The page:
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Bacteria, Viruses, and Protists

Bacteria Basics

What is the relationship between bacteria and temperature?

All microorganisms have temperature ranges that determine growth. Overall, microorganisms are unique in their ability to exist and grow at temperatures ranging from 14 to 230°F (-10–110°C). Temperature restrictions are due to limitations in cell metabolism. A microorganism’s maximum temperature is the highest temperature at which growth can occur; minimum temperature is the lowest temperature at which growth can occur. A microorganism’s optimum temperature is the temperature at which the growth rate is the fastest. The maximum, minimum, and optimum temperatures define the range of growth for each microorganism and are collectively referred to as the cardinal temperatures.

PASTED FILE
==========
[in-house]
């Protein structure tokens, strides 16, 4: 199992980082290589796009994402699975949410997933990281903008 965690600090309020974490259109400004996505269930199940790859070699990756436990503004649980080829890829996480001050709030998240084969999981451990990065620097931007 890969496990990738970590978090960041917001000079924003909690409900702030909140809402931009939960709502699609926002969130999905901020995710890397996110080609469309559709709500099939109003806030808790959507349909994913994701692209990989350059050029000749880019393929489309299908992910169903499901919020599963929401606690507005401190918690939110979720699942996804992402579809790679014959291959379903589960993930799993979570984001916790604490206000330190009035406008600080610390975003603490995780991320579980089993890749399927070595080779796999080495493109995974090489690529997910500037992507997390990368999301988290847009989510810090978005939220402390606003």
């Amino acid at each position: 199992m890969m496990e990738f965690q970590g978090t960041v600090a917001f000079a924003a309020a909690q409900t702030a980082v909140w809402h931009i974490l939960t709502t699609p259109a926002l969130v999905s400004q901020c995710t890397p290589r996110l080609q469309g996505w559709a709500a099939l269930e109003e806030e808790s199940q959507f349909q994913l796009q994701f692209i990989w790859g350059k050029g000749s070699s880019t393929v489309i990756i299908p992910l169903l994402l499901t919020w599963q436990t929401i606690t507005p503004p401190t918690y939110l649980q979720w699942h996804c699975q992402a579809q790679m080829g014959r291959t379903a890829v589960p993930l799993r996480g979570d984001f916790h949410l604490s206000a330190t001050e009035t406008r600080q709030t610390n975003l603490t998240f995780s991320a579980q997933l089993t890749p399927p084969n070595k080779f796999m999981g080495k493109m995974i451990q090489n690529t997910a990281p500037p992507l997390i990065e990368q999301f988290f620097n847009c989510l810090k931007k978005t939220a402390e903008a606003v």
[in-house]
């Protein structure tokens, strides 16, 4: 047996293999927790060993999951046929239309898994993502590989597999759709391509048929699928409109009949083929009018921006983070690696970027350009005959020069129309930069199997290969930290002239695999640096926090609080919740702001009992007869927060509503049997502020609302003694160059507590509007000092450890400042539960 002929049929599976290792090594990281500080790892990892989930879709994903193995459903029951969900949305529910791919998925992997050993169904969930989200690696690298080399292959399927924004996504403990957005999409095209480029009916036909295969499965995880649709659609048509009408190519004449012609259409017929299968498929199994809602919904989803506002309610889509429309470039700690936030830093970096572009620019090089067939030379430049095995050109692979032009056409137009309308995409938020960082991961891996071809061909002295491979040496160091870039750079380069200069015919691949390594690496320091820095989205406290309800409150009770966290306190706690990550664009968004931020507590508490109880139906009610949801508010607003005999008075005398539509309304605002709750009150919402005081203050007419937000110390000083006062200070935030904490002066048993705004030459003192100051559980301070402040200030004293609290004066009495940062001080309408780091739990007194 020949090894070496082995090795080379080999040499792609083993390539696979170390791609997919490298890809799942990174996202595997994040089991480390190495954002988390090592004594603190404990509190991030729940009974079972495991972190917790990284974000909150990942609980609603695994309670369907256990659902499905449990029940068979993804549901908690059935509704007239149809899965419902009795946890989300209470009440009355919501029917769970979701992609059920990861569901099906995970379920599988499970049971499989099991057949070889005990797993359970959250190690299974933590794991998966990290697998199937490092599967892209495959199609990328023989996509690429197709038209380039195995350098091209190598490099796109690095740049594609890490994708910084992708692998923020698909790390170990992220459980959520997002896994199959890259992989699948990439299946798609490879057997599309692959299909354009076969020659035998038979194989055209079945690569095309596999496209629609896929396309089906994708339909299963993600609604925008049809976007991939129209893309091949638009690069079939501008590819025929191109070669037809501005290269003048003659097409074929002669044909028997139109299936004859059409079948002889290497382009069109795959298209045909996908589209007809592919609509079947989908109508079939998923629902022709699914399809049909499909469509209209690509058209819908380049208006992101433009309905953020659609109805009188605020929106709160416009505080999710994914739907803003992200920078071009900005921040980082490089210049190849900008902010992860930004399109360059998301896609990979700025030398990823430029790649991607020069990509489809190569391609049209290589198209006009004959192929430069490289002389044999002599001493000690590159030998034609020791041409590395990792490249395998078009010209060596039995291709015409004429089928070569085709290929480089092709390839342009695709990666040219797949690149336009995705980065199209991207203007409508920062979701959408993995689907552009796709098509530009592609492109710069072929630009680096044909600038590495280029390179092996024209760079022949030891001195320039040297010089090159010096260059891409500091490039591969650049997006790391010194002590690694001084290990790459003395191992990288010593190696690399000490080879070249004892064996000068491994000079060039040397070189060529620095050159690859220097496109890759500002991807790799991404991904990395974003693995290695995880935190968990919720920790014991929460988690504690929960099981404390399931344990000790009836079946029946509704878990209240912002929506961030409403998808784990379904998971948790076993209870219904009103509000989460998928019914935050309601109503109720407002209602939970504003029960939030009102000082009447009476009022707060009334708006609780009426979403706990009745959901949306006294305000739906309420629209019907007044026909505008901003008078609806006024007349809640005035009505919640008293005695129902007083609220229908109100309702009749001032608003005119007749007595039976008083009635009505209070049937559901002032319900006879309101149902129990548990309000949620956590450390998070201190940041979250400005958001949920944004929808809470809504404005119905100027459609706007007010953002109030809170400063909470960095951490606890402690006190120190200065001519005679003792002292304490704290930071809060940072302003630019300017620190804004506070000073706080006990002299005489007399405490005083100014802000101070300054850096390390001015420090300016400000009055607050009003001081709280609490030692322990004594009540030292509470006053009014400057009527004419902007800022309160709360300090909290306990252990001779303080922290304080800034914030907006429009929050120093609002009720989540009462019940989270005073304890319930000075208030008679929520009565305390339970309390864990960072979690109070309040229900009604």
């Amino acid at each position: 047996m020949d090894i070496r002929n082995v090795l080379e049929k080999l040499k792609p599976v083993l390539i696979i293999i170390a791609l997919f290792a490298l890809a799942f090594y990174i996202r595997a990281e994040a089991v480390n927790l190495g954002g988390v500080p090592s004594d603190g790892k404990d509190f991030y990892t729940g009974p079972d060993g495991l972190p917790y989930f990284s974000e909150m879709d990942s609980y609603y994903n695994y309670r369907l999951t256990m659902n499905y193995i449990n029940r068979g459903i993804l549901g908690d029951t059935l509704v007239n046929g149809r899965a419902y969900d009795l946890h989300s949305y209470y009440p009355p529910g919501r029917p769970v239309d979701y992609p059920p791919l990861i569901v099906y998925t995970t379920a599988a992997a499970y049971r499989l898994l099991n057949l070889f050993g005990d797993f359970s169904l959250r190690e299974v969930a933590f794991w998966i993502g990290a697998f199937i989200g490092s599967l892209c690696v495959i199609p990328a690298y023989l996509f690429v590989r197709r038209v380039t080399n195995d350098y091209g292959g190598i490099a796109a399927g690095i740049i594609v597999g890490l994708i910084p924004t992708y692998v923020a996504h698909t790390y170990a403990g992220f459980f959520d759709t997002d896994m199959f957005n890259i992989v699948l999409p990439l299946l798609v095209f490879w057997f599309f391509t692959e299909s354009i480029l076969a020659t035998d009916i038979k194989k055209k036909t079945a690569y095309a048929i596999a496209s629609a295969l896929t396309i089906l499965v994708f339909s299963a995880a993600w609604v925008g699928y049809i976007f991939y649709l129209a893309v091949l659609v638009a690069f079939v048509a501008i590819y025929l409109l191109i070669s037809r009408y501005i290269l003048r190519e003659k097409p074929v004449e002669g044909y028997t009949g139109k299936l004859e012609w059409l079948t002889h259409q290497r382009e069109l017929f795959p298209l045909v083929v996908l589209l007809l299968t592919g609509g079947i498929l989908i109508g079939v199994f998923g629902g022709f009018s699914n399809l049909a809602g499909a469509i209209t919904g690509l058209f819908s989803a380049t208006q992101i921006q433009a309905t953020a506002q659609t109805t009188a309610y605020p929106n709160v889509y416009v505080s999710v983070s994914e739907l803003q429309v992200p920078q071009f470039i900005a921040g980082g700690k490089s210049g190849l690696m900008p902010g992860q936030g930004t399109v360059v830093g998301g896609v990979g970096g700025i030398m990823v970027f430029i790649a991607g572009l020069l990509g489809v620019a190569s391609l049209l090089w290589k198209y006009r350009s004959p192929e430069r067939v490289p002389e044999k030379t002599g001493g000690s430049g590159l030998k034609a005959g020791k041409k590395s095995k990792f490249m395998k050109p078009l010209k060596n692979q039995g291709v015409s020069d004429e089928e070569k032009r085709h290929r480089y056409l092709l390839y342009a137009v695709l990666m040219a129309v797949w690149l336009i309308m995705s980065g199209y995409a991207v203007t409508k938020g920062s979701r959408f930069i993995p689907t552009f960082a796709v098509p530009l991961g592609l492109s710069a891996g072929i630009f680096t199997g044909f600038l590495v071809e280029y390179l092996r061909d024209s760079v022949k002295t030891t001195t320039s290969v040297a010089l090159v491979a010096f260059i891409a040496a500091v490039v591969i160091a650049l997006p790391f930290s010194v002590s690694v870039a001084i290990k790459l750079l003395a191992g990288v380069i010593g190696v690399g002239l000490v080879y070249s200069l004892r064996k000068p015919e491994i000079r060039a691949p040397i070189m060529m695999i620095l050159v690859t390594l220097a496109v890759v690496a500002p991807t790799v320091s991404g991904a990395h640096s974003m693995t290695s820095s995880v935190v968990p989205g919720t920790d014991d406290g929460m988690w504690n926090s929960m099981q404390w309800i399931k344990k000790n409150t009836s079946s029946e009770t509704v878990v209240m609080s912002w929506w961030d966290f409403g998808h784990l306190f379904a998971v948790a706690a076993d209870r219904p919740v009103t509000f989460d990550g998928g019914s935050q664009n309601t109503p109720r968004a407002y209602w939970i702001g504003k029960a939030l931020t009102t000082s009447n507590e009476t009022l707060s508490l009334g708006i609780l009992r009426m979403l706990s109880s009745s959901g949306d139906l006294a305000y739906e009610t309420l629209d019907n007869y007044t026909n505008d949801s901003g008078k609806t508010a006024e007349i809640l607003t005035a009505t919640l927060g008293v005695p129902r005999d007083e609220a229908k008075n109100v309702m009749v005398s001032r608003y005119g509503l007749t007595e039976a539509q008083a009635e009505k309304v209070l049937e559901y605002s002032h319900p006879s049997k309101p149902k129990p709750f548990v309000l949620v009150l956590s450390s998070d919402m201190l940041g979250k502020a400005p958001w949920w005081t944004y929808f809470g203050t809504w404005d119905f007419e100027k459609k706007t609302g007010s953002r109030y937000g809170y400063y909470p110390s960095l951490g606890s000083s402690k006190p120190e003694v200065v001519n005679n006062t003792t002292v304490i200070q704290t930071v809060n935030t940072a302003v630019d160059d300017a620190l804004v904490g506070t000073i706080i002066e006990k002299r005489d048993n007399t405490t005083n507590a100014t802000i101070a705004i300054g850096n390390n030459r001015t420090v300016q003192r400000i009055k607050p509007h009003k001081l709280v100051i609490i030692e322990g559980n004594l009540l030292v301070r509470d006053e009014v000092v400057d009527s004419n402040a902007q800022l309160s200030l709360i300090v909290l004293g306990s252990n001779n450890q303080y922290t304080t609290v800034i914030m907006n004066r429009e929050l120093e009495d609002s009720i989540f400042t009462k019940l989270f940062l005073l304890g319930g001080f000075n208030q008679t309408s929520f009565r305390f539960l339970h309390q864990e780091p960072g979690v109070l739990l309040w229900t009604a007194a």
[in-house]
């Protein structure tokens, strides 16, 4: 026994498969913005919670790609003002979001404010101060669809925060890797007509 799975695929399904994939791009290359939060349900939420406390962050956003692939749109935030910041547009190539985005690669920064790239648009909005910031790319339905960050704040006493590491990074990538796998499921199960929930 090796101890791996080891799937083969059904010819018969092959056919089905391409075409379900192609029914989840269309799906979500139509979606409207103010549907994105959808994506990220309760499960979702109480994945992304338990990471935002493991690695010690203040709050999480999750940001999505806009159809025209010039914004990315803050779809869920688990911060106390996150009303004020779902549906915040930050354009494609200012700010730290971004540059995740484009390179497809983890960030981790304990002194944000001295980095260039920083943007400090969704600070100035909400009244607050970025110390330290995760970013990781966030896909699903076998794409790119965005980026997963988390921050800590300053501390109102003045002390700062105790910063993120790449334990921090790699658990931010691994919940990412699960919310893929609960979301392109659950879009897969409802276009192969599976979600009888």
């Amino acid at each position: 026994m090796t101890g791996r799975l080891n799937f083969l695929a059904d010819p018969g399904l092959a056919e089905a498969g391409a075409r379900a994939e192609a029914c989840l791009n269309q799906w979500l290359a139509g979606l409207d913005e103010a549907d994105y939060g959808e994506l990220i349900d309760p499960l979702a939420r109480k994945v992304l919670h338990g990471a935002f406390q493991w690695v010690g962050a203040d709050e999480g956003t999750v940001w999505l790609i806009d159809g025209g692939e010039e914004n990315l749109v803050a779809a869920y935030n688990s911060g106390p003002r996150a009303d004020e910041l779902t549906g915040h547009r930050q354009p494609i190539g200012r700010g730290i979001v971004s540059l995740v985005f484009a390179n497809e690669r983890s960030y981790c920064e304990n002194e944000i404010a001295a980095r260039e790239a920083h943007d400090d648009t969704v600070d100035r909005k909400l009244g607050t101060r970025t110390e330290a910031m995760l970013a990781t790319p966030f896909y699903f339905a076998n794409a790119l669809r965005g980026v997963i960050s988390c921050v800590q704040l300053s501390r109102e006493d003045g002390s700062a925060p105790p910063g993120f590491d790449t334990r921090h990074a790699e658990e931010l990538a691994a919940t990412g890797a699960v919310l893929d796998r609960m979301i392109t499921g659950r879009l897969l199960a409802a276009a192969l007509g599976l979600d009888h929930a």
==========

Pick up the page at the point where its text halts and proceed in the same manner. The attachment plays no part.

Bacteria are often divided into four groups on the basis of their average temperatures for growth: psychrophiles, mesophiles, thermophiles, and extreme thermophiles (sometimes called extremophiles; see the chapter “Basics of Biology”). The following chart lists the temperature ranges at which these groups can grow:

Bacteria Group

Possible Temperature

Optimum Temperature

Psychrophiles

14–77°F
(-10–25°C)

50–68°F
(10–20°C)

Mesophiles

50–113°F
10–45°C)

68–104°F
(20–40°C)

Thermophiles

86–176°F
(30–80°C)

104–158°F
(40–70°C)

Extreme thermophiles

176°F (80°C) and above

 



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